SEOUL, Jun. 13 (Korea Bizwire) — Smoking and drinking could contribute to the accumulation of heavy metals inside the human body, according to a report released by the Ministry of Food and Drug Safety (MFDS) on Tuesday.
The report from the MFDS found a link between unhealthy habits such as drinking and smoking, and the accumulation of heavy metals after monitoring a sample of 4,000 people in 2010 and analyzing the differences with another sample of 870 in 2015 with regard to diet and lifestyle.
Shocking findings from the report revealed those who drink over four times a week were found to have accumulated 54 percent more lead, 11 percent more cadmium and 89 percent more mercury than those who don’t drink as much.
A similar pattern was observed among smokers who were found to carry more of the same types of heavy metals in their body than non-smokers.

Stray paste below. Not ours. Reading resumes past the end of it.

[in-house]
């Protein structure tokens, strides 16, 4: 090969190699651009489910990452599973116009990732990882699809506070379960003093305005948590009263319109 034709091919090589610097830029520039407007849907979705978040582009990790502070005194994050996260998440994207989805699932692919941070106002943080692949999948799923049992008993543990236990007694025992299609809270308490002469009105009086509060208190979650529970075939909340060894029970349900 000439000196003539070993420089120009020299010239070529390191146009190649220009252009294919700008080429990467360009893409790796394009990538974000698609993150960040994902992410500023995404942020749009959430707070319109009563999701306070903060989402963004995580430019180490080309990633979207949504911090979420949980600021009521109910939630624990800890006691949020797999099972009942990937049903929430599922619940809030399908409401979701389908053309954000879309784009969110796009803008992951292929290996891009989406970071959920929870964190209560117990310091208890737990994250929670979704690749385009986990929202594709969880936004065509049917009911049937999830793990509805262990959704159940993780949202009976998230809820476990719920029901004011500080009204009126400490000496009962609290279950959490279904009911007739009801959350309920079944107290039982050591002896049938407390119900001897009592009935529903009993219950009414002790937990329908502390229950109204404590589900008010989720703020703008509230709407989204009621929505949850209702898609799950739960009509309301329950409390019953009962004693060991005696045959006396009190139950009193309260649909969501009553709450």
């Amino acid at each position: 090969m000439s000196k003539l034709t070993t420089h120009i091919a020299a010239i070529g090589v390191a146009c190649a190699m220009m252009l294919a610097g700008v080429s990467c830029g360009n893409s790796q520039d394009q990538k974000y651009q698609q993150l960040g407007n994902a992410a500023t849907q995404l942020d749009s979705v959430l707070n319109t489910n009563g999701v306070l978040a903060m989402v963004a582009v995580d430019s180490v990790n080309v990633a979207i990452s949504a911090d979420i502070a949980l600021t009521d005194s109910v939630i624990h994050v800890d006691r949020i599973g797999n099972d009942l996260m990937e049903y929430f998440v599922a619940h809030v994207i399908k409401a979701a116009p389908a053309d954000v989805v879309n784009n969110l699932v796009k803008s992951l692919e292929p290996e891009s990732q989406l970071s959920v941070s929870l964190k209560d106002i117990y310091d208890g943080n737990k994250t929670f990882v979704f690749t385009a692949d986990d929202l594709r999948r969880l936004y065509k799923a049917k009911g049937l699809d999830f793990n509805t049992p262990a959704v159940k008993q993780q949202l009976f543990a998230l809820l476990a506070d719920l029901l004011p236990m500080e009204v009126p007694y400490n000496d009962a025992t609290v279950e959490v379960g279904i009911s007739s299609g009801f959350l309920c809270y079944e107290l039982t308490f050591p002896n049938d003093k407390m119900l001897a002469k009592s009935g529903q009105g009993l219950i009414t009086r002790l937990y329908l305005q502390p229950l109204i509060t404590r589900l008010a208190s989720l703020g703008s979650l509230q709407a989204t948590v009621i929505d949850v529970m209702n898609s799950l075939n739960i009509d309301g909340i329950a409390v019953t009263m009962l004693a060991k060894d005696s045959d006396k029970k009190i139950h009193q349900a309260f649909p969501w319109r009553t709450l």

The trend was most apparent among men who both smoke and drank heavily, as their heavy metal accumulation was twice as high as other men.
The MFDS says there is a close connection between the lack of calcium and iron — two nutrients thought to reduce the toxicity of harmful heavy metals — found in the unbalanced diets of heavy drinkers and the high accumulation of heavy metals.
Excessive alcohol consumption could block the body from absorbing nutrients such as calcium, iron, and folic acid while weakening the immune system, hindering macrophages’ ability to get rid of toxic heavy metals.
Since most of the accumulation of heavy metals occurs through diet, medical experts recommend a well-balanced diet for those who wish to reduce the accumulation of heavy metals in their body.
In fact, during the experiment conducted by the MFDS, groups that shared a diet that relied heavily on rich sources of calcium and iron such as fish and dairy products experienced a 30 percent drop in their accumulation of heavy metals.
“If you abstain from drinking and smoking altogether and keep a healthy and balanced diet, the accumulation of heavy metals can decrease,” the MFDS said.